It would have been the better part of wisdom to let well enough alone, but Serbia's grief over setbacks in Slovenia, Croatia, and Bosnia, and Serbia's vanity, broke the fragile peace of Kosovo. There had been autonomy for the Kosovars, the regime in Belgrade annulled it. There had been a constitution that gave the Kosovars a measure of protection within Serbia, but the Milosevic regime shredded all that.
Then the Kosovars declared their own independence in 1990. That declaration was in vain, only Albania recognized the new entity.
It would take an American-led NATO campaign, an air war of 11 weeks, in 1999, to make Serbia abandon its project of conquest and tyranny in Kosovo. Milosevic had played cat-and-mouse with Washington and Brussels, and had bet on the Russians coming to his rescue. He was in for the surprise of his life: The air campaign was a substitute for a ground war that American and European leaders were eager to avoid.
The Serbs (and the Croats) had been warning of an "Islamic crescent" in the Balkans; they had depicted themselves as standing at the ramparts of Christendom, fighting the wars of the West. This was bigotry and delusion: Islam of the Balkan variety was tolerant and pluralistic, the religion of people who had an enlightened view of their faith, and who lived at the crossroads of civilizations.
Some jihadists, it is true, made their way to the Balkans from the Middle East and North Africa but their zeal was alien to these secularized children of Islam. In the most telling metaphor of this civilizational drama, some jihadists brought the seeds of the palm trees of their habitat. Those seedlings would not take and died. Only apple trees grew here, said a man of the Balkans.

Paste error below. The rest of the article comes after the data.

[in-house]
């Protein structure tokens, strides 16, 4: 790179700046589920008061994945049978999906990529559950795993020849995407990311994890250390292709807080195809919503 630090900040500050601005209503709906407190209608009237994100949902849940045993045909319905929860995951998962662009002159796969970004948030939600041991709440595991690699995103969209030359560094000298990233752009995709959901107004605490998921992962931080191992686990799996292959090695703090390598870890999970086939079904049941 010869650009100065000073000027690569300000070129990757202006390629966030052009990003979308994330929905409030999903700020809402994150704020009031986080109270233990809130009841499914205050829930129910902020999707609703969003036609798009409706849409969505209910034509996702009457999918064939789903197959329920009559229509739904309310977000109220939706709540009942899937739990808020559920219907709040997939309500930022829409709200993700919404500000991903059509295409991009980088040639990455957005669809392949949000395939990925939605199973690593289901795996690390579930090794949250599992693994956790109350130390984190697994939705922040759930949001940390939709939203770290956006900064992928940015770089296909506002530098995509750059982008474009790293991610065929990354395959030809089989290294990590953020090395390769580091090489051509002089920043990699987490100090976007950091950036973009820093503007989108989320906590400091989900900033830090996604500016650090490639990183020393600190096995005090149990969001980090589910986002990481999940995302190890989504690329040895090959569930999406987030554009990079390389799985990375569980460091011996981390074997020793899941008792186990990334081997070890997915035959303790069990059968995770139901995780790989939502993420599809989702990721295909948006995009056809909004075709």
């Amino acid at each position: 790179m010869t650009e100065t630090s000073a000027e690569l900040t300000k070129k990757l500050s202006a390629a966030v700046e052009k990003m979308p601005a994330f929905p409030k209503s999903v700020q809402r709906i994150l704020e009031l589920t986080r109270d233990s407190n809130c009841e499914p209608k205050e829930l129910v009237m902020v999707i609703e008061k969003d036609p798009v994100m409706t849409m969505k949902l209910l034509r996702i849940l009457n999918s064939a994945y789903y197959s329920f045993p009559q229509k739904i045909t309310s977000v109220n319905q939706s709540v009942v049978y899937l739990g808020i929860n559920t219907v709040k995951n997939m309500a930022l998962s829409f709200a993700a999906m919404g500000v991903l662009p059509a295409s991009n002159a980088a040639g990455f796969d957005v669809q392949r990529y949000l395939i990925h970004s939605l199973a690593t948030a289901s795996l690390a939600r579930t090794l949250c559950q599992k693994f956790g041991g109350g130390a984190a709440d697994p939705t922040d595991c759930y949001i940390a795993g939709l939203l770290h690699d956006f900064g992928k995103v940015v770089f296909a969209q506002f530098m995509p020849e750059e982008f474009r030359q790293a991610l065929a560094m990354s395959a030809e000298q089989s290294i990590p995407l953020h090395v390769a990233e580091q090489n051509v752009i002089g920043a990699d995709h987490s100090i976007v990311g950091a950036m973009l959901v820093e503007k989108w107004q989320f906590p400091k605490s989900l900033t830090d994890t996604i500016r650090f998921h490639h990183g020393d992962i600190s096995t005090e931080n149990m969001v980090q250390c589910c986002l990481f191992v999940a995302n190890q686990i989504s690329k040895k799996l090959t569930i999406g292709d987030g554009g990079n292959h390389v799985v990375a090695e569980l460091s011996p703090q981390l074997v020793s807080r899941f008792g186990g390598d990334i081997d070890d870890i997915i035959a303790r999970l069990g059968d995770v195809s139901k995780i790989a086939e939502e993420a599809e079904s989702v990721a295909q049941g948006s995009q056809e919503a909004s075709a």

The air war launched by NATO ended the Serbian reign of terror in Kosovo, and made that province a NATO protectorate. The day of reckoning was put off -- but the declaration of independence by the Kosovars on Feb. 17 has now resolved the ambiguity of Kosovo's status.
There are no angels in the Balkans, and the Albanian inheritors of Kosovo who were forged by a bitter military struggle against the Serbs will have to tread carefully. They will have to show qualities of mercy and moderation that have not been in ample supply on the Balkan soil. Too much history, too little geography, it has been said of the Balkan Peninsula and its terrible wars.
And in Muslim lands? There has been silence about American deeds in the Balkans. The drums of anti-Americanism are steady, and no one has stepped forth to acknowledge American mercy and American protection. Precious few, even in "moderate" Muslim lands, own up to the fact that Islam survived in Sarajevo only because American power rescued it from the Serbo-Croat campaign of the 1990s.
And yet today, in this tale of Kosovo, the willfulness in Muslim lands is easy to see. Whether Muslims acknowledge it or not, whether Americans themselves admit it or not, the Pax Americana is the provider of order of last resort in the lands of Islam.
In less than two decades, there have been American campaigns of rescue in Kuwait, Bosnia, Kosovo, Afghanistan and Iraq. Two of these American wars, the ones in the Balkans, were on behalf of Muslims stranded in a hostile European landscape. In its refusal to acknowledge the debt owed American power, Muslim society tells us a good deal about its modern condition, and about that false, mindless anti-Americanism on the loose in Muslim lands.
Mr. Ajami, a Bradley Prize recipient, teaches at the School of Advanced International Studies, the Johns Hopkins University. He is the author of "The Foreigner's Gift" (Free Press, 2006).